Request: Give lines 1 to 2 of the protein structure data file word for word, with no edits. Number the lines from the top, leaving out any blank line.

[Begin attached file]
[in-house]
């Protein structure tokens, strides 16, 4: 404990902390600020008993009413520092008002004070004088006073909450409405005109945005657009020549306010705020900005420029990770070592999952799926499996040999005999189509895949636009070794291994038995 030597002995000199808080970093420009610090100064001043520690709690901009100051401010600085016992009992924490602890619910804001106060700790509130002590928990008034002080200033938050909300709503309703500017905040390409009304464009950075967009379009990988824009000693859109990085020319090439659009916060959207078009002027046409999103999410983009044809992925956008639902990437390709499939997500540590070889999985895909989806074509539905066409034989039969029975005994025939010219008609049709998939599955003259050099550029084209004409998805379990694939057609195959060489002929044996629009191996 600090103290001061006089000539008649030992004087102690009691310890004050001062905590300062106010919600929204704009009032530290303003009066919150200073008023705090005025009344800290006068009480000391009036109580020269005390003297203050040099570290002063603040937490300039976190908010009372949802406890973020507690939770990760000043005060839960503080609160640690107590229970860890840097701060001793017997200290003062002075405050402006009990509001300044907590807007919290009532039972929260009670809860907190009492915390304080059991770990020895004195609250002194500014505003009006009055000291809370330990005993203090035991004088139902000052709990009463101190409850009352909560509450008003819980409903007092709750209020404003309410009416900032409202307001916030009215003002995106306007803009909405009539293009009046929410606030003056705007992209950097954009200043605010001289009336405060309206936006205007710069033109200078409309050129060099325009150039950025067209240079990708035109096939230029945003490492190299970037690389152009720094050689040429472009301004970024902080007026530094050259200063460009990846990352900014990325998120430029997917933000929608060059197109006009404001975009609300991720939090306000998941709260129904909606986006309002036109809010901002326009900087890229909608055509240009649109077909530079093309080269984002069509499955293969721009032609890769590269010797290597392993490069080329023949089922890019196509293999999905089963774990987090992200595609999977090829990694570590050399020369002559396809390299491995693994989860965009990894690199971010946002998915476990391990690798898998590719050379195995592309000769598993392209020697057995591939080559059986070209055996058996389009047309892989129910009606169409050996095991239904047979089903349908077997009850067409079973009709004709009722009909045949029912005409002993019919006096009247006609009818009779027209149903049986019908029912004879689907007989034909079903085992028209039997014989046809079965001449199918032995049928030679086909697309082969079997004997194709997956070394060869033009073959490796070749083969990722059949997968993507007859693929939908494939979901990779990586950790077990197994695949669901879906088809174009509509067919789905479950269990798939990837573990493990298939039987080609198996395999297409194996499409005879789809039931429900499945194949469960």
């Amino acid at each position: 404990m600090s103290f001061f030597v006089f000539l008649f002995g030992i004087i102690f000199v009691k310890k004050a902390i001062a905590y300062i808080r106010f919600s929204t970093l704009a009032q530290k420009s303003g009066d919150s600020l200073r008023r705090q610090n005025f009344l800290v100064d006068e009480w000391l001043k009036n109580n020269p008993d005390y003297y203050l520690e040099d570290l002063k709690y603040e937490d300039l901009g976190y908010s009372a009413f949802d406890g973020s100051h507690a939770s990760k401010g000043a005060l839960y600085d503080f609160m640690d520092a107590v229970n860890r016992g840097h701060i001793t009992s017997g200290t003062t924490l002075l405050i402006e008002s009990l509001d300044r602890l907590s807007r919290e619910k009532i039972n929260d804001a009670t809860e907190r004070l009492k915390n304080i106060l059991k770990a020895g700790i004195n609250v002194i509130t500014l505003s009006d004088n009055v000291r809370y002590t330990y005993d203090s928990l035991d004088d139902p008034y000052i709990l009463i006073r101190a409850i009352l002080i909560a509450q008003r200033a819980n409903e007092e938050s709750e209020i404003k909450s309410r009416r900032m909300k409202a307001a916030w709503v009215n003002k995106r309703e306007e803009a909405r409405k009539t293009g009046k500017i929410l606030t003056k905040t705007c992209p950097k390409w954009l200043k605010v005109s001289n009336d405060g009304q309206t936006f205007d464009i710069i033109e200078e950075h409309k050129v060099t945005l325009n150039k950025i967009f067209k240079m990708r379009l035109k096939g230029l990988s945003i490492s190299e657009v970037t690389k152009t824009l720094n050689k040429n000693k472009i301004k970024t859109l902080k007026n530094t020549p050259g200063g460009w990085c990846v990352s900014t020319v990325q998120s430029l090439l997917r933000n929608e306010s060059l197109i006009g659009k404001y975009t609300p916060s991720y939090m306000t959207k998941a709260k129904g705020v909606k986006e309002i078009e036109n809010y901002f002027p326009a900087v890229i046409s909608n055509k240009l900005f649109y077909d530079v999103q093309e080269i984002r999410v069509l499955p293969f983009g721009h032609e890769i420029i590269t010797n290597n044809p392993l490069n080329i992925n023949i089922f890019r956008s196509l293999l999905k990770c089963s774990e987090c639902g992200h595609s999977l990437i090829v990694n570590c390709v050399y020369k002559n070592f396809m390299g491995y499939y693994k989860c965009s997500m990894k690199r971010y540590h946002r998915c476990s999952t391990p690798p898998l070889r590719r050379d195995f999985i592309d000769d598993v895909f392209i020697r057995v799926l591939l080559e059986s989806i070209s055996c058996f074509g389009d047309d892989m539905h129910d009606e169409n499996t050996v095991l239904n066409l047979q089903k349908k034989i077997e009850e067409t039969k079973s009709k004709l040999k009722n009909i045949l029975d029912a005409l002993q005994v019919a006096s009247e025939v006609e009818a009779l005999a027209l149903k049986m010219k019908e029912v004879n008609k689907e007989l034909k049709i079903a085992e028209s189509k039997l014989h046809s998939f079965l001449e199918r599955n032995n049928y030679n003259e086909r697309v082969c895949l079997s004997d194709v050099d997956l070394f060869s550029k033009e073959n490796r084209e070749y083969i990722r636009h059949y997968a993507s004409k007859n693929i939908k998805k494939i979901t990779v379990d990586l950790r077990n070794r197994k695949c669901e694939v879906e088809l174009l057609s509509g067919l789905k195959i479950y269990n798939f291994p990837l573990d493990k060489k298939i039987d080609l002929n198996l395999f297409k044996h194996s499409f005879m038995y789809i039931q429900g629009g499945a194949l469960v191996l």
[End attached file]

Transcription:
[in-house]
């Protein structure tokens, strides 16, 4: 404990902390600020008993009413520092008002004070004088006073909450409405005109945005657009020549306010705020900005420029990770070592999952799926499996040999005999189509895949636009070794291994038995 030597002995000199808080970093420009610090100064001043520690709690901009100051401010600085016992009992924490602890619910804001106060700790509130002590928990008034002080200033938050909300709503309703500017905040390409009304464009950075967009379009990988824009000693859109990085020319090439659009916060959207078009002027046409999103999410983009044809992925956008639902990437390709499939997500540590070889999985895909989806074509539905066409034989039969029975005994025939010219008609049709998939599955003259050099550029084209004409998805379990694939057609195959060489002929044996629009191996 600090103290001061006089000539008649030992004087102690009691310890004050001062905590300062106010919600929204704009009032530290303003009066919150200073008023705090005025009344800290006068009480000391009036109580020269005390003297203050040099570290002063603040937490300039976190908010009372949802406890973020507690939770990760000043005060839960503080609160640690107590229970860890840097701060001793017997200290003062002075405050402006009990509001300044907590807007919290009532039972929260009670809860907190009492915390304080059991770990020895004195609250002194500014505003009006009055000291809370330990005993203090035991004088139902000052709990009463101190409850009352909560509450008003819980409903007092709750209020404003309410009416900032409202307001916030009215003002995106306007803009909405009539293009009046929410606030003056705007992209950097954009200043605010001289009336405060309206936006205007710069033109200078409309050129060099325009150039950025067209240079990708035109096939230029945003490492190299970037690389152009720094050689040429472009301004970024902080007026530094050259200063460009990846990352900014990325998120430029997917933000929608060059197109006009404001975009609300991720939090306000998941709260129904909606986006309002036109809010901002326009900087890229909608055509240009649109077909530079093309080269984002069509499955293969721009032609890769590269010797290597392993490069080329023949089922890019196509293999999905089963774990987090992200595609999977090829990694570590050399020369002559396809390299491995693994989860965009990894690199971010946002998915476990391990690798898998590719050379195995592309000769598993392209020697057995591939080559059986070209055996058996389009047309892989129910009606169409050996095991239904047979089903349908077997009850067409079973009709004709009722009909045949029912005409002993019919006096009247006609009818009779027209149903049986019908029912004879689907007989034909079903085992028209039997014989046809079965001449199918032995049928030679086909697309082969079997004997194709997956070394060869033009073959490796070749083969990722059949997968993507007859693929939908494939979901990779990586950790077990197994695949669901879906088809174009509509067919789905479950269990798939990837573990493990298939039987080609198996395999297409194996499409005879789809039931429900499945194949469960």